At the bottom of the stairs, Roderick stared after his wife, his mouth agape. “Arabella.” Her name was a command, but Ella ignored him and, with as much dignity as possible — given her deplorable state — continued up the stairs, her boots squelching with every step. He stood, rooted to the spot, the faint ticking of the clock in the study counting the seconds. There was a loud bang… a door slamming. She had walked away from him. Not only that, she had upbraided him and, Roderick — while flabbergasted she possessed the mettle — grudgingly admitted had done so with consummate eloquence.
When had Ella become so… independent? Roderick was not sure that was quite the right word, mayhap… self-assured sat better. Whatever it was it gave him a jolt. He had to confess she was nothing like the woman he believed he had married. Had she always been this way? Had he been so blinded by anger at his father’s refusal to listen to his argument that he missed seeing Ella for who she was? While trying to rid his head of disquieting theories, Roderick followed his wife upstairs.
He burst into her bedchamber without knocking.
“Ella? Are you in here?” His quietly spoken enquiry fell into the stillness. There was no reply. Three strides brought Roderick to the doorway of her dressing room. About to repeat his question he was brought up short by the sight which met his eyes.
His words died on his lips.
Ella was climbing into the bath, speaking to someone he could not see. The steam from the water rose in lazy coils around her naked form, as though deliberately veiling her from his stupefied gaze. Roderick had never seen his wife undressed. Their coupling was carried out with the least amount of finesse possible — a quick fumble under blankets and nightgown revealing just enough skin to get it over with. There was no romance, no intimacy, and now this. He could not look away, riveted by her curvaceous figure. Through the vapours her skin resembled fine porcelain, and her hair tumbled around her bare shoulders in riotous abandon. Deuced, if his hands did not itch to be entangled in the curly tresses. He watched Ella sink beneath the water, a small amount lapping over the sides onto the wooden floor.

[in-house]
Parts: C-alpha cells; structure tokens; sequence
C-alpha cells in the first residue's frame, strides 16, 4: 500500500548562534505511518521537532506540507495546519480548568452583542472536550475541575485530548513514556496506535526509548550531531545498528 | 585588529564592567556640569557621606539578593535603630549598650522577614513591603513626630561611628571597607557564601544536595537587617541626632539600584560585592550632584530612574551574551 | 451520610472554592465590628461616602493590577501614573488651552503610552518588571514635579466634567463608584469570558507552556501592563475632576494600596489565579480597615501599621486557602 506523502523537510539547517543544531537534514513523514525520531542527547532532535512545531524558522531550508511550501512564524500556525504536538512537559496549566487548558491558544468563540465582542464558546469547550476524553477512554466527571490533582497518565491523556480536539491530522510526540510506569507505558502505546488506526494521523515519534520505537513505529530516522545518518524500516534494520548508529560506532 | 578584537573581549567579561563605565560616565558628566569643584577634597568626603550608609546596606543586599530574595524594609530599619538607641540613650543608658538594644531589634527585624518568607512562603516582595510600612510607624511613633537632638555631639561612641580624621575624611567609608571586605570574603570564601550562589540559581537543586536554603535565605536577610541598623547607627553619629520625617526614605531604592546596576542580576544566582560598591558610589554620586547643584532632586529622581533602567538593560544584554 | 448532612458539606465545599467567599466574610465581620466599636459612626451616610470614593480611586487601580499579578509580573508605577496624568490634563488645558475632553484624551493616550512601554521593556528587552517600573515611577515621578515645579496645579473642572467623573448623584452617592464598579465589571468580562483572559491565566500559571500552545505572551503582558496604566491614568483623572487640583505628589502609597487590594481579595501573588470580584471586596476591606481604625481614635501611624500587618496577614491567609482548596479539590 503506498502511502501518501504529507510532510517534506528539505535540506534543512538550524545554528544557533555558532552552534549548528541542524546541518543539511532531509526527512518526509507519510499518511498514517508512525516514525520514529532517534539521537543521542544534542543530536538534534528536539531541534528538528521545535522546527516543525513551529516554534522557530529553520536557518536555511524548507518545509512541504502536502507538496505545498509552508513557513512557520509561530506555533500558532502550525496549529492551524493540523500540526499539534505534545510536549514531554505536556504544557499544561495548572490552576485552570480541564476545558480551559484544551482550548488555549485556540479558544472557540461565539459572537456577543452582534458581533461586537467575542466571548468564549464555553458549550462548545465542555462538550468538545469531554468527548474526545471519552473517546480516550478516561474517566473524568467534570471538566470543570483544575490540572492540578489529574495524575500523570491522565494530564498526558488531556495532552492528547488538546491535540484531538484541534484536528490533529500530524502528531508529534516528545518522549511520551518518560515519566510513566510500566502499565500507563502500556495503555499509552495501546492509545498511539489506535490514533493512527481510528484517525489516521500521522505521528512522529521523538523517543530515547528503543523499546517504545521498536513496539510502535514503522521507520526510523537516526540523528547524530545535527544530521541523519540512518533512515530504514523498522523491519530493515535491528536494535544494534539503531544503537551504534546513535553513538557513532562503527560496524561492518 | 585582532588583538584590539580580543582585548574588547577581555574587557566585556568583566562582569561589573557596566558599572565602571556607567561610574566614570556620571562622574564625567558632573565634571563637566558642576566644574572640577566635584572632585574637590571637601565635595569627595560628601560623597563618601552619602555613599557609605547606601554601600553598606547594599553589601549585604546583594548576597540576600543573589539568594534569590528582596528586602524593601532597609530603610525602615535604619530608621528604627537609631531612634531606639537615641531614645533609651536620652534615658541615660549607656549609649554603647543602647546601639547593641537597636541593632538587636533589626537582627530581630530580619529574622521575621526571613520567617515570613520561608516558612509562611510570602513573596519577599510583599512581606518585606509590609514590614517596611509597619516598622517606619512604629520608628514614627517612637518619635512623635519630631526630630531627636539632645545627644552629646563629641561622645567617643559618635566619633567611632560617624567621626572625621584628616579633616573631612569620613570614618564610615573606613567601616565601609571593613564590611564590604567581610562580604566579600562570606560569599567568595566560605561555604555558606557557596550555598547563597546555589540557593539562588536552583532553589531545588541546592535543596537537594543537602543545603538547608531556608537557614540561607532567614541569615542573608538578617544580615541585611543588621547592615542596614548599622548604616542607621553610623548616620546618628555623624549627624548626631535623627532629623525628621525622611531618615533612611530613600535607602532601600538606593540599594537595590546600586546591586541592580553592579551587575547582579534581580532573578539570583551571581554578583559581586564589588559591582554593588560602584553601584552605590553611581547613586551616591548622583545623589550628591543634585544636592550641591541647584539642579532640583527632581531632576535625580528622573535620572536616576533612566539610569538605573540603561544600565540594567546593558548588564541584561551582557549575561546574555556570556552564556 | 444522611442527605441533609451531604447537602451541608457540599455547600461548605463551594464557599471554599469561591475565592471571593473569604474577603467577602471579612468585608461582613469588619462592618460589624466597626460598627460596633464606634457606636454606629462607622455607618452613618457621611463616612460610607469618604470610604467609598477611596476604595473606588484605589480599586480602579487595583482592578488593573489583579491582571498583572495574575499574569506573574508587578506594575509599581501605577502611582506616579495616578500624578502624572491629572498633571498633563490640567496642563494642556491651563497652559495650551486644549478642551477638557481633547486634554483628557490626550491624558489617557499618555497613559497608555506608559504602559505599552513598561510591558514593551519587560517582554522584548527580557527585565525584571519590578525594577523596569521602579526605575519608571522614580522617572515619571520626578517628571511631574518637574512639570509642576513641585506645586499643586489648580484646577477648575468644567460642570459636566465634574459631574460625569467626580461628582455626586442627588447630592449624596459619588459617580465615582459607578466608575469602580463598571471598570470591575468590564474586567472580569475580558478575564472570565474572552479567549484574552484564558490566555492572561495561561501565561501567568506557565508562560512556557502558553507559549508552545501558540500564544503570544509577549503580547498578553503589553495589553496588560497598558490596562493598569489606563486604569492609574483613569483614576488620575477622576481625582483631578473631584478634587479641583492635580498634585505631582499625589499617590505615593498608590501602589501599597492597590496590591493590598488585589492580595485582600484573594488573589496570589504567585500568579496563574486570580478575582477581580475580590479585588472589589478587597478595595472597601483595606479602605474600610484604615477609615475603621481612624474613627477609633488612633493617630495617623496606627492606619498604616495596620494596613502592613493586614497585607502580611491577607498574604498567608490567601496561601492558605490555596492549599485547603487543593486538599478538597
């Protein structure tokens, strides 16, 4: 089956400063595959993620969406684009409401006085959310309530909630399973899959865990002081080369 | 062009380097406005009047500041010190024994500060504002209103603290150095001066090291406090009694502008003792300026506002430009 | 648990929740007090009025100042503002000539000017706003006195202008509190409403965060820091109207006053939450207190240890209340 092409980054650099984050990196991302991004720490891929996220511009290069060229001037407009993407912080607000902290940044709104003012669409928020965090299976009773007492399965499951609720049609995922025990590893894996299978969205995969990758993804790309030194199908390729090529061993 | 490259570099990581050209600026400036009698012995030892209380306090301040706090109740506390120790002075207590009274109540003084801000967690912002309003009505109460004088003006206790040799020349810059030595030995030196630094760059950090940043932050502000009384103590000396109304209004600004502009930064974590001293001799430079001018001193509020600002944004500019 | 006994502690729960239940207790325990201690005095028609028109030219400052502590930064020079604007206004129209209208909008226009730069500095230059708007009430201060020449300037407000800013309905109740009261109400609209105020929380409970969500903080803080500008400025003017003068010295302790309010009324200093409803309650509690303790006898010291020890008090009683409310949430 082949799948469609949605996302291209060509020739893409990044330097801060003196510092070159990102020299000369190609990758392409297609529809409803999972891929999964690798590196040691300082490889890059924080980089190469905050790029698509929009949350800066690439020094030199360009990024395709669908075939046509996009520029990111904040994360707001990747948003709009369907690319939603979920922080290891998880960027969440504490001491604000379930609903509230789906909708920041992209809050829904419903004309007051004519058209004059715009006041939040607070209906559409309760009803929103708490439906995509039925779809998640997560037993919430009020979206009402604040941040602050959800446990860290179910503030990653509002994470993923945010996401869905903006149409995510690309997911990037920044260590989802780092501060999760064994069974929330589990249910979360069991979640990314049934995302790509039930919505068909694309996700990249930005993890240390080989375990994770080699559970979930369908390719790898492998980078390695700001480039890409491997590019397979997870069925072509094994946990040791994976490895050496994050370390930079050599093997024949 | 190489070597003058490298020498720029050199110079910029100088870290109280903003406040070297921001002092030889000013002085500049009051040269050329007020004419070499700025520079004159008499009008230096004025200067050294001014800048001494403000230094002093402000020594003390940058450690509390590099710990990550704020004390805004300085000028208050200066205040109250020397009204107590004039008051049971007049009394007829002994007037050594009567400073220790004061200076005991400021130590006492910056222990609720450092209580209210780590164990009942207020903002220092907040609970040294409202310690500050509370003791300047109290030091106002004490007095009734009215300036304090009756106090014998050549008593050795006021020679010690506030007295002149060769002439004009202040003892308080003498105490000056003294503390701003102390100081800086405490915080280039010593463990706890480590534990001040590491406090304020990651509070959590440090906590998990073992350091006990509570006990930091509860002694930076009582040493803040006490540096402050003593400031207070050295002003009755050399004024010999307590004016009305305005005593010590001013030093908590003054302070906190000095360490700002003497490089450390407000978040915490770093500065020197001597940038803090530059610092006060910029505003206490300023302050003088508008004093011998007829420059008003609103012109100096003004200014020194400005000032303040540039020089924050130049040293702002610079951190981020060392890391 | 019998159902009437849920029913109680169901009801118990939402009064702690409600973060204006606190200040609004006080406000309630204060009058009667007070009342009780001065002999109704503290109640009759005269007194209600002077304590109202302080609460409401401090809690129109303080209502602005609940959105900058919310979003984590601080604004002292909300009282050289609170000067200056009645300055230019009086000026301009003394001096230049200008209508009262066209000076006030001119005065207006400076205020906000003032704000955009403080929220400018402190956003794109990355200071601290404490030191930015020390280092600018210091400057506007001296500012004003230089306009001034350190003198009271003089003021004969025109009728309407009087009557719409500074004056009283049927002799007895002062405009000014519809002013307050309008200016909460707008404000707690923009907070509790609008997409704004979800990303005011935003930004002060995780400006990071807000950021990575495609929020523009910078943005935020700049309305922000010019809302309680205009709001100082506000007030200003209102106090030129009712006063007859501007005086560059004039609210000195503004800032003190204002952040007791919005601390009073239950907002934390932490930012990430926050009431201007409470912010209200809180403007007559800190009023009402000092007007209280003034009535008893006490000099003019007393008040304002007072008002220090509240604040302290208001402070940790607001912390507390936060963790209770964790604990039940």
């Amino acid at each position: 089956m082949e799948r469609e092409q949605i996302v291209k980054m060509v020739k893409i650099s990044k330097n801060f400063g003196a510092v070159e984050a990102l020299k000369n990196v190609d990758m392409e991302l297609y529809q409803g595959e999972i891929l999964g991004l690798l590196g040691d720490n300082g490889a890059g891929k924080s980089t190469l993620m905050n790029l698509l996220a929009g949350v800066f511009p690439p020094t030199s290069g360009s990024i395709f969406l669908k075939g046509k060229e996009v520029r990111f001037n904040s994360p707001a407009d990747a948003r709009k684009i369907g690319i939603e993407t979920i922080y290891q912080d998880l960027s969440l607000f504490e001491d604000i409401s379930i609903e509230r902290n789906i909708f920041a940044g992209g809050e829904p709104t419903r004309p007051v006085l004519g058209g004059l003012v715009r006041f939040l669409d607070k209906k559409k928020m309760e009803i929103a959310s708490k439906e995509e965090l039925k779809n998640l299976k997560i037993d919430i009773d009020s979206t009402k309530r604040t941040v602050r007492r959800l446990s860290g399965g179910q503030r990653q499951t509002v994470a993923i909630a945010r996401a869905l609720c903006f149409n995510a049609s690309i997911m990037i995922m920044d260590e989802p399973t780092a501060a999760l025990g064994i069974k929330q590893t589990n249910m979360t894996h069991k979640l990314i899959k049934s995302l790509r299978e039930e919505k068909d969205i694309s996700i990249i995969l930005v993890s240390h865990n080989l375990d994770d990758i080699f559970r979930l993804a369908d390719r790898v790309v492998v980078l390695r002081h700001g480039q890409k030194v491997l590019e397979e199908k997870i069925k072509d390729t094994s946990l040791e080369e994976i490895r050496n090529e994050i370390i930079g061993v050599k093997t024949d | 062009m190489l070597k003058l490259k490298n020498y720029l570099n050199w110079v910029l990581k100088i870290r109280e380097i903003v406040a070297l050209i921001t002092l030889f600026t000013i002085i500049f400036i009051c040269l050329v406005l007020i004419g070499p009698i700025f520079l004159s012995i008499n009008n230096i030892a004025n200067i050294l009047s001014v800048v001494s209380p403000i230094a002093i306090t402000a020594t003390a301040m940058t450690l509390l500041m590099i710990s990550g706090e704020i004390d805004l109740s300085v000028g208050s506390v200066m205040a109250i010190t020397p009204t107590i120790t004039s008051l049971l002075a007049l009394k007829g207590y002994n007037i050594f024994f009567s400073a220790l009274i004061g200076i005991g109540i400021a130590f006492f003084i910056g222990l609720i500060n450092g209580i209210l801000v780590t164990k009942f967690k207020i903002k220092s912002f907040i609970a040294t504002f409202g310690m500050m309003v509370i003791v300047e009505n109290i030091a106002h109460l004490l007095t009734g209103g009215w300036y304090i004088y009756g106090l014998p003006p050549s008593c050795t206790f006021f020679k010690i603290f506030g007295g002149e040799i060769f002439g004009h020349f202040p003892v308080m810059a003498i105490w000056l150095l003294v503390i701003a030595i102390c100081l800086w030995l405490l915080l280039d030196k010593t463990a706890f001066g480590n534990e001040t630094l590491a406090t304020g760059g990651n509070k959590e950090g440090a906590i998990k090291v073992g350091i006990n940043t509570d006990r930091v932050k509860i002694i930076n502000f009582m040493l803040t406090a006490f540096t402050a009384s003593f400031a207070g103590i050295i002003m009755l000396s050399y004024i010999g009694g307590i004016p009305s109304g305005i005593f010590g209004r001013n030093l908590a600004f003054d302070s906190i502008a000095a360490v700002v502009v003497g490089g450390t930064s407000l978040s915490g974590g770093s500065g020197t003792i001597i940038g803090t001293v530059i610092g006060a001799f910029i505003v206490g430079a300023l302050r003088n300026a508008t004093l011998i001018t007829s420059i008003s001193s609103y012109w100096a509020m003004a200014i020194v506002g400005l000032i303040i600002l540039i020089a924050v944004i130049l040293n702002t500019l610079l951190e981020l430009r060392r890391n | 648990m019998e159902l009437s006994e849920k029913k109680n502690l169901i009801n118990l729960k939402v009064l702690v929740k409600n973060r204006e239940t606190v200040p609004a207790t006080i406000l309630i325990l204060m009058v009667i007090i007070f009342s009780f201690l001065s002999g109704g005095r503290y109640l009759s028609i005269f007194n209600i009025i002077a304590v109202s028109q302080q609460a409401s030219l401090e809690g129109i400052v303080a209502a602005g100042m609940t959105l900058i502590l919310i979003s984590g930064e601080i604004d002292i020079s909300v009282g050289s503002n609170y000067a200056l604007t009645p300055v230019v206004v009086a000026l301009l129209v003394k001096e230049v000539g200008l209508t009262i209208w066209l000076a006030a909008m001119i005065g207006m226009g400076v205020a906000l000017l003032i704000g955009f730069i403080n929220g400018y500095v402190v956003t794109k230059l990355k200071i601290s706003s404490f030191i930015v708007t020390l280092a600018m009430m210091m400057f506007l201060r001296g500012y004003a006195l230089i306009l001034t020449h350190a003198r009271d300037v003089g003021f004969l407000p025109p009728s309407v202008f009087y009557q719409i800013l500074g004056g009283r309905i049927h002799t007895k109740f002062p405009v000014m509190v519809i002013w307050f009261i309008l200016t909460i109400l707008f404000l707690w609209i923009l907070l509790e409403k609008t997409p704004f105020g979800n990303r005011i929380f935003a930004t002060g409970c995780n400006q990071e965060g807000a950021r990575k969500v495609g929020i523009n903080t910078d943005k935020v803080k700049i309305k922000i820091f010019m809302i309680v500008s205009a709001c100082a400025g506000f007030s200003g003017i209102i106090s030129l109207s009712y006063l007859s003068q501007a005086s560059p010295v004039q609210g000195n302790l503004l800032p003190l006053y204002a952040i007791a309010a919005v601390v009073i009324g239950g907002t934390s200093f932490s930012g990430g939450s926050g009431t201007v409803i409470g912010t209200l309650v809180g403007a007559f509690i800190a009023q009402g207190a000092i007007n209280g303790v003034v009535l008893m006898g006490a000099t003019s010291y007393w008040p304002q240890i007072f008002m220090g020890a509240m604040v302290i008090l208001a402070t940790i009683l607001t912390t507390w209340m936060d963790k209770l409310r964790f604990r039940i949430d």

Soundlessly, and before Ella became aware of his presence, Roderick backed out of the room. He had his hand on the door when Meg appeared with a cloth to mop the spilled water. Her eyes grew wide like saucers when she saw him, but Roderick put his finger to his lips and shook his head. She dipped a curtsy and nodded her understanding.
Roderick slipped away, his head whirling, while other parts of his anatomy throbbed… painfully. What the hell was going on? The logical explanation was because he was missing Honora, for he certainly was not attracted to Ella.
Author of historical fiction and romance, Rosie Chapel lives in Perth, Australia with her hubby and three furkids. When not writing, she loves catching up with friends, burying herself in a book (or three), discovering the wonders of Western Australia, or — and the best — a quiet evening at home with her husband, enjoying a glass of wine and a movie.